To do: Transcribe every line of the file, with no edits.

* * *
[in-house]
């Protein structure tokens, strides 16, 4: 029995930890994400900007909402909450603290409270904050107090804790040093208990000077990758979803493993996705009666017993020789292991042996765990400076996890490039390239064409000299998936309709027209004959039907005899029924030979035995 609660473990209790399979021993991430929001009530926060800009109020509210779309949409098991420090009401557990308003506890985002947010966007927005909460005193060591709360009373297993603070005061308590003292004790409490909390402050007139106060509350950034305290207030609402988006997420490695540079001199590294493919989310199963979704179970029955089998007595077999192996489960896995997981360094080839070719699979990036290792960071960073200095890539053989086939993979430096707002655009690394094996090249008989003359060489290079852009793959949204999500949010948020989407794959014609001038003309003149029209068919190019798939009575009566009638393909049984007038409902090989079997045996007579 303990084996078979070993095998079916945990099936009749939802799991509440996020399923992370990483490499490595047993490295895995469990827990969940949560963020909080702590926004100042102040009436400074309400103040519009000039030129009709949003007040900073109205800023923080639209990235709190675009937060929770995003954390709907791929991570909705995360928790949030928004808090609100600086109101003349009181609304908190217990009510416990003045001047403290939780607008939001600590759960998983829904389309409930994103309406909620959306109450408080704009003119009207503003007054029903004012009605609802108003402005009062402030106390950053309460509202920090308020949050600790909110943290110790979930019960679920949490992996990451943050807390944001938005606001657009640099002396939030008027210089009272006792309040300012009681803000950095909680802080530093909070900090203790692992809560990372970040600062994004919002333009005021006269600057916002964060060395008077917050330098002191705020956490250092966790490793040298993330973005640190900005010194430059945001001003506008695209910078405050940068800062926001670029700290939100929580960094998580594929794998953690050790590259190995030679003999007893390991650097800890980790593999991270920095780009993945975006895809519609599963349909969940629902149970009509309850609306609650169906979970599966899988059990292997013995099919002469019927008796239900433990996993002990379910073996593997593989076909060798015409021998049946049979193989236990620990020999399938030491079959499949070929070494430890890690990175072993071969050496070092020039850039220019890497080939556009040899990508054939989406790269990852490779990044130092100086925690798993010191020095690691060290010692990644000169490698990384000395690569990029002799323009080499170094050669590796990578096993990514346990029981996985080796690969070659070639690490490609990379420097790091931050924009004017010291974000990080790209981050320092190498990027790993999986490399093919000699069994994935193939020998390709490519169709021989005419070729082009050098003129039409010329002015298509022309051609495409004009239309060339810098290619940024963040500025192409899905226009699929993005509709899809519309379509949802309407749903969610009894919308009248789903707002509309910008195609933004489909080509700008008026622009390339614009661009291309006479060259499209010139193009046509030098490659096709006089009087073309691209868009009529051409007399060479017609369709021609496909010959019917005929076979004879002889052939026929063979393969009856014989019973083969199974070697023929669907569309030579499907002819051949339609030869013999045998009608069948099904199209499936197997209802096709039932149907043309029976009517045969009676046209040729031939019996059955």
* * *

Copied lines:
[in-house]
């Protein structure tokens, strides 16, 4: 029995930890994400900007909402909450603290409270904050107090804790040093208990000077990758979803493993996705009666017993020789292991042996765990400076996890490039390239064409000299998936309709027209004959039907005899029924030979035995 609660473990209790399979021993991430929001009530926060800009109020509210779309949409098991420090009401557990308003506890985002947010966007927005909460005193060591709360009373297993603070005061308590003292004790409490909390402050007139106060509350950034305290207030609402988006997420490695540079001199590294493919989310199963979704179970029955089998007595077999192996489960896995997981360094080839070719699979990036290792960071960073200095890539053989086939993979430096707002655009690394094996090249008989003359060489290079852009793959949204999500949010948020989407794959014609001038003309003149029209068919190019798939009575009566009638393909049984007038409902090989079997045996007579 303990084996078979070993095998079916945990099936009749939802799991509440996020399923992370990483490499490595047993490295895995469990827990969940949560963020909080702590926004100042102040009436400074309400103040519009000039030129009709949003007040900073109205800023923080639209990235709190675009937060929770995003954390709907791929991570909705995360928790949030928004808090609100600086109101003349009181609304908190217990009510416990003045001047403290939780607008939001600590759960998983829904389309409930994103309406909620959306109450408080704009003119009207503003007054029903004012009605609802108003402005009062402030106390950053309460509202920090308020949050600790909110943290110790979930019960679920949490992996990451943050807390944001938005606001657009640099002396939030008027210089009272006792309040300012009681803000950095909680802080530093909070900090203790692992809560990372970040600062994004919002333009005021006269600057916002964060060395008077917050330098002191705020956490250092966790490793040298993330973005640190900005010194430059945001001003506008695209910078405050940068800062926001670029700290939100929580960094998580594929794998953690050790590259190995030679003999007893390991650097800890980790593999991270920095780009993945975006895809519609599963349909969940629902149970009509309850609306609650169906979970599966899988059990292997013995099919002469019927008796239900433990996993002990379910073996593997593989076909060798015409021998049946049979193989236990620990020999399938030491079959499949070929070494430890890690990175072993071969050496070092020039850039220019890497080939556009040899990508054939989406790269990852490779990044130092100086925690798993010191020095690691060290010692990644000169490698990384000395690569990029002799323009080499170094050669590796990578096993990514346990029981996985080796690969070659070639690490490609990379420097790091931050924009004017010291974000990080790209981050320092190498990027790993999986490399093919000699069994994935193939020998390709490519169709021989005419070729082009050098003129039409010329002015298509022309051609495409004009239309060339810098290619940024963040500025192409899905226009699929993005509709899809519309379509949802309407749903969610009894919308009248789903707002509309910008195609933004489909080509700008008026622009390339614009661009291309006479060259499209010139193009046509030098490659096709006089009087073309691209868009009529051409007399060479017609369709021609496909010959019917005929076979004879002889052939026929063979393969009856014989019973083969199974070697023929669907569309030579499907002819051949339609030869013999045998009608069948099904199209499936197997209802096709039932149907043309029976009517045969009676046209040729031939019996059955």